So, in the case of your toddler (or mine), when the kid is upset, instead of saying "It's okay, it's okay" while they are hysterical, repeat back to them what they are saying (in toddler-ese). They get to speak first because they are upset. You should also hit their "sweet spot," mirroring back their emotions, maybe ratcheted down a notch or two. So be sad when your little one is sad, be angry or scared when they are. Your little one, if this works right, recognizes that you hear them and empathize and then they calm down enough to hear what you have to say. When it's your turn to speak, you can remind them of the rule they just broke or distract or give them an alternative or whatever else you need to do diffuse the situtation. In Cate's case, sometimes just calming down is enough to diffuse the situation. Karp reminds us that these are the kind of interactions we have with our toddlers when they are excited. He gives the example of a kid who climbs to the top of the slide by herself for the first time. We let her express her enthusiasm first and we mirror that enthusiasm, in toddler-ese ("You climbed up! All the way! Yay!") before we then take our turn ("I'm so proud of you.")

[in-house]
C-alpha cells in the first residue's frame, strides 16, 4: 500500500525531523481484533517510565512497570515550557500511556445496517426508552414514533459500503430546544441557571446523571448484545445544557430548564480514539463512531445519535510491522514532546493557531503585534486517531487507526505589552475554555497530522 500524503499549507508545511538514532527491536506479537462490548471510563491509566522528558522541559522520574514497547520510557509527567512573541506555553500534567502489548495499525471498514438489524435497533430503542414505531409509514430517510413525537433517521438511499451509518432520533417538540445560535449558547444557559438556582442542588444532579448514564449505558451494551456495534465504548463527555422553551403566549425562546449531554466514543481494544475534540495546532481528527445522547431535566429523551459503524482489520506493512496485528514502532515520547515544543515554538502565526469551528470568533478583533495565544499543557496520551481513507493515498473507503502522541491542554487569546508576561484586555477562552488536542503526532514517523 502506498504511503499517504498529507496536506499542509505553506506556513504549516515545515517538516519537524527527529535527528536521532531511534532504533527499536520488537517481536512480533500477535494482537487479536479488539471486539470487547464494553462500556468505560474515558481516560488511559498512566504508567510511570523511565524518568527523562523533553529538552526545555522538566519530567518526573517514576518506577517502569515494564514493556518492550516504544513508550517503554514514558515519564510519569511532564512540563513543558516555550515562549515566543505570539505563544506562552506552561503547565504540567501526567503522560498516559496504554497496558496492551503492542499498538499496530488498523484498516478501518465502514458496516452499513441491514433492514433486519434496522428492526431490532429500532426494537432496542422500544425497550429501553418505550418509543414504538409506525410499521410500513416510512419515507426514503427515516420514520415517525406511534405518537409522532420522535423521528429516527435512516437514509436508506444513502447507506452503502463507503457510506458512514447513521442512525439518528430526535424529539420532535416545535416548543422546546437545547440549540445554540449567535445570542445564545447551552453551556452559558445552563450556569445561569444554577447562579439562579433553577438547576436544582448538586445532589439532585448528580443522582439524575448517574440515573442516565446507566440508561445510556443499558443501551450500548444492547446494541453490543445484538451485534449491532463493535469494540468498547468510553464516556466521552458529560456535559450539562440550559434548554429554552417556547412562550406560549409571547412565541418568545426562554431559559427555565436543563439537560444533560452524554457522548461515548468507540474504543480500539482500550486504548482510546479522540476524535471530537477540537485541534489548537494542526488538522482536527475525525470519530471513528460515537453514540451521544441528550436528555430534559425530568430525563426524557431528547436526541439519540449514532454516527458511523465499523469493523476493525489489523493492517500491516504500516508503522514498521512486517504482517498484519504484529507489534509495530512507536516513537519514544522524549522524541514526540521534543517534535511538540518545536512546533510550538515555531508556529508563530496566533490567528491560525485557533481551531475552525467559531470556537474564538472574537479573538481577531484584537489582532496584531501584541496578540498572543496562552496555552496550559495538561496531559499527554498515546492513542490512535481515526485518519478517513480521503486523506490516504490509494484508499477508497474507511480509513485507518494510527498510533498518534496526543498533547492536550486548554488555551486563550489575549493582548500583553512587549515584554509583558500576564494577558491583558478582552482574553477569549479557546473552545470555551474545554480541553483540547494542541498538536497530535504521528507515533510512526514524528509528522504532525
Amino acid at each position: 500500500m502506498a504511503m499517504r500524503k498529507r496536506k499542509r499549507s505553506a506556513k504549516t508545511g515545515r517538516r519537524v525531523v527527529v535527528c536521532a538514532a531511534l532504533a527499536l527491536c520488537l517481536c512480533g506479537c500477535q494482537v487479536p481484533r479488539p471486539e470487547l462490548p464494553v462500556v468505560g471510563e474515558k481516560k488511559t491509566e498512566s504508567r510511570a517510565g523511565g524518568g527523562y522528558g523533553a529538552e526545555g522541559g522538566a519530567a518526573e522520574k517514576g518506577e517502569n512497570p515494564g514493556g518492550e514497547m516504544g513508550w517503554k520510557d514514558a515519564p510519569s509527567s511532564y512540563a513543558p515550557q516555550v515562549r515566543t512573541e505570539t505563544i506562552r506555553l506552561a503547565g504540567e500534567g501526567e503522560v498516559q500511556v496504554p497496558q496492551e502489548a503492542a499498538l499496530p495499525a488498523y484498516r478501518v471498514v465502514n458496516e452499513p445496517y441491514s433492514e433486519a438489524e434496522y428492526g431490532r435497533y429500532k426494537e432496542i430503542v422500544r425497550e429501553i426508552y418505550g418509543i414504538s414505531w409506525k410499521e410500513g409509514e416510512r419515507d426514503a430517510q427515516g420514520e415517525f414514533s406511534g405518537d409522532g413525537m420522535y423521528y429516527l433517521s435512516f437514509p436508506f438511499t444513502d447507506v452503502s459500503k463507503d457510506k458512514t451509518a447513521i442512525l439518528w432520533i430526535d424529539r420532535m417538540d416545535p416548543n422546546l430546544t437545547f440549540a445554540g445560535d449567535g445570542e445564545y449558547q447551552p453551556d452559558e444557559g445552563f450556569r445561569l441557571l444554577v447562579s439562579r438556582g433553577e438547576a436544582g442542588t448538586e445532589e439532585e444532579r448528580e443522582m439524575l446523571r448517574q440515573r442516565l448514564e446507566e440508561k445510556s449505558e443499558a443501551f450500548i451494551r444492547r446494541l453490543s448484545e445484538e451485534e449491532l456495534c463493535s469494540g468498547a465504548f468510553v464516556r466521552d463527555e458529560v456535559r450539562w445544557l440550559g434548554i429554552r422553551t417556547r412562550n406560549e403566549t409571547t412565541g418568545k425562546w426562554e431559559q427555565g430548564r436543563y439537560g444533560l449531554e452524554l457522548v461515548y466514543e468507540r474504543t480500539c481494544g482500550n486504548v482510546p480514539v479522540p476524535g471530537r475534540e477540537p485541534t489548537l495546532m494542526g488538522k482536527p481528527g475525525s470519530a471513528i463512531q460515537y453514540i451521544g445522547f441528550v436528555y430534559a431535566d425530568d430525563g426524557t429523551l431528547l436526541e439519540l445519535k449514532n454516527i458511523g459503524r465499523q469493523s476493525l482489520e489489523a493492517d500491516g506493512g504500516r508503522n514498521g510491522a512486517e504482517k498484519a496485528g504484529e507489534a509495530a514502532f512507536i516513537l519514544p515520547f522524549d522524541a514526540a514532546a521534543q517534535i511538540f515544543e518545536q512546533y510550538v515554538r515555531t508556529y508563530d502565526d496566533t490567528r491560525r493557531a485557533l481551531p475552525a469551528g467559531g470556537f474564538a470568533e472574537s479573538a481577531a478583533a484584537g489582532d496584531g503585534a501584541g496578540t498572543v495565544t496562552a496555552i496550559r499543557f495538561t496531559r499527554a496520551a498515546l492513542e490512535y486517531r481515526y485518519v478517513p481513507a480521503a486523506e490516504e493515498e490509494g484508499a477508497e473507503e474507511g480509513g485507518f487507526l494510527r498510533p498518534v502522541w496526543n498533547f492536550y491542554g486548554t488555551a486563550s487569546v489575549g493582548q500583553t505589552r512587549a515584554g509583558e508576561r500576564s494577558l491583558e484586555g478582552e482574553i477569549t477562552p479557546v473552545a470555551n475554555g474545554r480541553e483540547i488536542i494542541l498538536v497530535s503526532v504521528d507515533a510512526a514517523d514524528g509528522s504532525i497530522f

A typical exchange here goes something like this:

Cate (hysterically crying because Frances won't let her stand in front of the sink to brush her teeth): I want to brush my teeth! I want to brush my teeth! Frances is breaking my feelings!

Me (getting down to her level): What's wrong Cate?

Cate: I was brushing and Frances won't let me. I want to brush my teeth. Frances is mean. She broke my feelings.

Me (with a sad voice): You want to brush your teeth?

Cate: Yes.

Me: Catie sad? Sad sad Catie?

Cate: Hmm hmm.

Me: Why don't we wait to for Frances to finish and then we can take our turn.

Cate: Okay.

On other mornings, there would be hysterical tears and yelling the whole time we're getting ready as I try to explain to Cate that she can just wait her turn or get her to brush her teeth in the other bathroom. Now, it's brief exchange in which I get her to calm down and we move on.

We're about a week into our campaign to get Cate to act like human child and not wild animal and it's going well. We are now adding in some of Karp's time-in suggestions and those are going well to.

Again, in my pre-Cate life I the very idea of reading a book to figure out how to raise your kid was just plain silly and wrong-headed. And, again, I'm not sure these tricks would have worked with Frances (Frances *hated* baby talk and responded, still does, best when you talked to her reasonably and truthfully), but this book is really helping with Cate.

Wednesday, March 04, 2009

Afrogeek Mom Recommends: Happiest Toddler on the Block

Our three year old has the nickname "Barbarian." She is like some rare exotic forest creature come to live with us, one who has some curiosity about our human customs, but really no intention at all of adopting our ways. We are at a complete loss about what to do to civilize this creature, which is how we wound up spending our last date night in a bookstore looking through advice books about child-rearing.